Vectors are a sequence of elements belonging to the same data type. A list in R, however, comprises of elements, vectors, variables or lists which may belong to different data types. In this article, we will study how to create a list consisting of vectors as elements and how to access, append and delete these vectors to lists.
list() function in R creates a list of the specified arguments. The vectors specified as arguments in this function may have different lengths.
list(arg1, arg2, ..)
[]  1 2 3 []  TRUE FALSE
Here, in the above code, vec1 is an integer vector of length 3. vec2 is a boolean vector of length 2.
[[indx]] specifies the complete vector at the corresponding index value of the complete list.
 TRUE FALSE  FALSE
The entire vector at a position can be accessed using the corresponding position value enclosed in [[ ]] or . If we further, wish to access the elements of a particular vector, it can be specified by using the required position enclosed in .The first print statement print the entire second vector contained in the list, that is vec2. And, the second print statement prints the second element of the second vector, which is FALSE.
Adding elements to a list
Additional vectors can be added by specifying the position in the list where we wish to append the new vector. The new elements are concatenated at the end of the list. Multiple elements can also be added to a list with the use of a ‘for’ or a ‘while’ loop. These elements may be vectors, matrices, numerical or variables. The changes are made to the original list. The elements are added in O(n) time complexity where n is the length of the list.
[]  1 2 3 []  TRUE FALSE []  1+3i
In the above code, vec3 is a vector consisting of a complex number. It is added at the third position in the list.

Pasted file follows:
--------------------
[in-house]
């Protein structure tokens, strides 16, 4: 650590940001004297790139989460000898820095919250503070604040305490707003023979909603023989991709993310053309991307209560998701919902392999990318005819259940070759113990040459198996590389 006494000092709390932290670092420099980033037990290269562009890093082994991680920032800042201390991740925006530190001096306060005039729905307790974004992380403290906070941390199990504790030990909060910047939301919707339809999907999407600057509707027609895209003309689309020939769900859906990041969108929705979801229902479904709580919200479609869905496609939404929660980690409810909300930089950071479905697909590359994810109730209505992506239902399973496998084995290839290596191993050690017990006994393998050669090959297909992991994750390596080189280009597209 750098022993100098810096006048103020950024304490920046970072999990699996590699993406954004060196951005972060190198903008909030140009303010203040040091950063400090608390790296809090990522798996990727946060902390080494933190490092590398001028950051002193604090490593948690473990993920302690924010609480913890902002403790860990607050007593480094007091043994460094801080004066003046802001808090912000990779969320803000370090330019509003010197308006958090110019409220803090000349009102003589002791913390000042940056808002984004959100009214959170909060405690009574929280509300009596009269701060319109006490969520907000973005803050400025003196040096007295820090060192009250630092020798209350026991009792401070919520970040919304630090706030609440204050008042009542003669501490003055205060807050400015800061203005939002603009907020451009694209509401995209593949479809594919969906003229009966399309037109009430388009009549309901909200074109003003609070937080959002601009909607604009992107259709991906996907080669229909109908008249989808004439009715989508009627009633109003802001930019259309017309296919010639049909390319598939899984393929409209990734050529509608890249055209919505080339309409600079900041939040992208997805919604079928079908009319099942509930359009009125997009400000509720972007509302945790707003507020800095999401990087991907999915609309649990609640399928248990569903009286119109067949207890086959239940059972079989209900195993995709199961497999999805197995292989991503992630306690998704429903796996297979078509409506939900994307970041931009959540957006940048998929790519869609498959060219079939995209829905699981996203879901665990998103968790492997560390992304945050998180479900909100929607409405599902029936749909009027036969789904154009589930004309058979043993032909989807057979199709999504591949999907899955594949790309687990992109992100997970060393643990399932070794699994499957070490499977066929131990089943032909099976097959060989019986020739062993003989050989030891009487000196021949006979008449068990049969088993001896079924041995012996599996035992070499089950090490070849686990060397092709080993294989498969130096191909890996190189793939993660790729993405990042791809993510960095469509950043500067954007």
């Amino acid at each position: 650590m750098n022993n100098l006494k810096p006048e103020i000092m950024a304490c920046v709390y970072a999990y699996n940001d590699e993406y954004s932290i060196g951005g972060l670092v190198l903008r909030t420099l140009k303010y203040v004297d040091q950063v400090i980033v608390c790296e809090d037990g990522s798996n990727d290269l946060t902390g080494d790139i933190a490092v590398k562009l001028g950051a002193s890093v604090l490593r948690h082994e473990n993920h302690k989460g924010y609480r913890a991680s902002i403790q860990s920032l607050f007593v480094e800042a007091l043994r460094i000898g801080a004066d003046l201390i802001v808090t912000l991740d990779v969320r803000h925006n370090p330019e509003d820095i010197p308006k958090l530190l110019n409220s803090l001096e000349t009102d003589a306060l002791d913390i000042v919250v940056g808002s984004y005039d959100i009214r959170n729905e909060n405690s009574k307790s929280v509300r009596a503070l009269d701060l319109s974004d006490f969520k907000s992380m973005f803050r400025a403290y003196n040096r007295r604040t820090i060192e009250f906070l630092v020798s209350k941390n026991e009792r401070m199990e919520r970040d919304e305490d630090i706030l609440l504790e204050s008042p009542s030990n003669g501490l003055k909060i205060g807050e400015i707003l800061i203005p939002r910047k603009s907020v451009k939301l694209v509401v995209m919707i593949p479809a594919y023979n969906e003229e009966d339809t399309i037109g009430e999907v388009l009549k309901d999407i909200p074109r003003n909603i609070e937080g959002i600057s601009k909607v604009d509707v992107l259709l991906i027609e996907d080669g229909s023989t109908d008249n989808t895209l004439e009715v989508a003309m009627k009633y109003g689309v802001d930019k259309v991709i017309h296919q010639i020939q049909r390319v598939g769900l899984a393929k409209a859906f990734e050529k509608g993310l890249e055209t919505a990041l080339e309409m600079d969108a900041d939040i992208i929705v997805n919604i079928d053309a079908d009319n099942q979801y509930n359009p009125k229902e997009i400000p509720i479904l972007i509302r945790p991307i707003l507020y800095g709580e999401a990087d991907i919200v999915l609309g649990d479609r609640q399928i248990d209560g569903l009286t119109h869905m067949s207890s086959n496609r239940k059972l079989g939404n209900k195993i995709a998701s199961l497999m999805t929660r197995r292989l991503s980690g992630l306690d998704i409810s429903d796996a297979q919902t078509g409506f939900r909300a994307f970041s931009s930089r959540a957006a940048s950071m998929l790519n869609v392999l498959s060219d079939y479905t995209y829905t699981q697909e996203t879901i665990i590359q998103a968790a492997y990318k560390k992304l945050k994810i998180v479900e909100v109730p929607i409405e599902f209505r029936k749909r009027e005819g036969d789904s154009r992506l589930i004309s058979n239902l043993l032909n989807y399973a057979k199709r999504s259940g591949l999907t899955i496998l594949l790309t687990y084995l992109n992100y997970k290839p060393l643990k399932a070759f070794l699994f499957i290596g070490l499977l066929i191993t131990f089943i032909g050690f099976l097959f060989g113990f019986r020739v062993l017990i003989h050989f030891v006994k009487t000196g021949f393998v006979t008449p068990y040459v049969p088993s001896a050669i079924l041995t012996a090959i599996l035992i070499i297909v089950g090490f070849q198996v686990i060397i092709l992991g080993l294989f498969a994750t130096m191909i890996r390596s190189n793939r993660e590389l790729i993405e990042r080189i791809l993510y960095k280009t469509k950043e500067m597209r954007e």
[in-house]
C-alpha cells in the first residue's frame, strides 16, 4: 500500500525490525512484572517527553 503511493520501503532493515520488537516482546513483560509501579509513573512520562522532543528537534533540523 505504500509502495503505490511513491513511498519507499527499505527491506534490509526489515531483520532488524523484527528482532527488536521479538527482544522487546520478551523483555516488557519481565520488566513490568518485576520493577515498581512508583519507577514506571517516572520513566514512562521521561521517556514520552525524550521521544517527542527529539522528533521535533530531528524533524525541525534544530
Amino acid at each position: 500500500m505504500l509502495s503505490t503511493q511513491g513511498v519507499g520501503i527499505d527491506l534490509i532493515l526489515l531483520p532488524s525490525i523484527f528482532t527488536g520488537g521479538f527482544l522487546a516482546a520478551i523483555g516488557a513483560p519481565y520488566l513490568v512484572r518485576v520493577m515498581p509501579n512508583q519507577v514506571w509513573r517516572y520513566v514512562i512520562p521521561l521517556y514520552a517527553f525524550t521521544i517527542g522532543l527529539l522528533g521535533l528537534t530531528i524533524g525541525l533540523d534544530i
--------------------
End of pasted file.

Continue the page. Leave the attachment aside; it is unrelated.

[]  1 2 3 []  TRUE FALSE []  0.5+0i 2.0+2i []  0.5+0i 2.0+2i
Here, in the above code, a for loop is created which runs two times and adds the vector 2+2i to the list at the end.
Removing elements from a list
The vector to be deleted can be assigned to a NULL value using its corresponding position in the list. The changes are made to the original list. The vectors can be deleted at any position in the list, thereby, the size reduces by one and the elements are pushed back accordingly. The entire list can be deleted by successively forming a loop and deleting elements one by one.
 "Original List" []  1 2 3 []  TRUE FALSE []  1+3i  "Modified List" []  1 2 3 []  1+3i
Here, the second vector is deleted from the original list.
Modifying elements in a list
Elements can be modified in a similar fashion, by assigning a new vector to the desired position. Elements at any index can be changed to other vectors, functions or even matrices. Modification of an element requires O(1) time complexity.
 "original list" []  1 2 3 []  TRUE FALSE  "Modified List" []  1 2 3 []  "TEACH" "CODING"
Merging two lists
The lists comprising of vectors can be merged together to form a larger list. The lists are merged in the order in which they appear in the function as arguments. The total size of the merged list is the sum of sizes of individual lists. There are two ways to merge lists into one:
c() function or the append() function both of which take arguments as the lists to combine. The time complexity required to merge two lists is O(m) where m is the size of the list appearing first in the function.
 "First List" []  1 2 3 []  TRUE FALSE  "Second List" []  0.1 3.4  "Merged List" []  1 2 3 []  TRUE FALSE []  0.1 3.4
 "First List" []  1 2 3 []  TRUE FALSE  "Second List" []  "Hi"  "Merged List" []  1 2 3 []  TRUE FALSE []  "Hi"
List1 contains one integer vector and another boolean vector. List2 contains a single vector comprising of real numbers. Merged List is of size three as a summation of all these three vectors.
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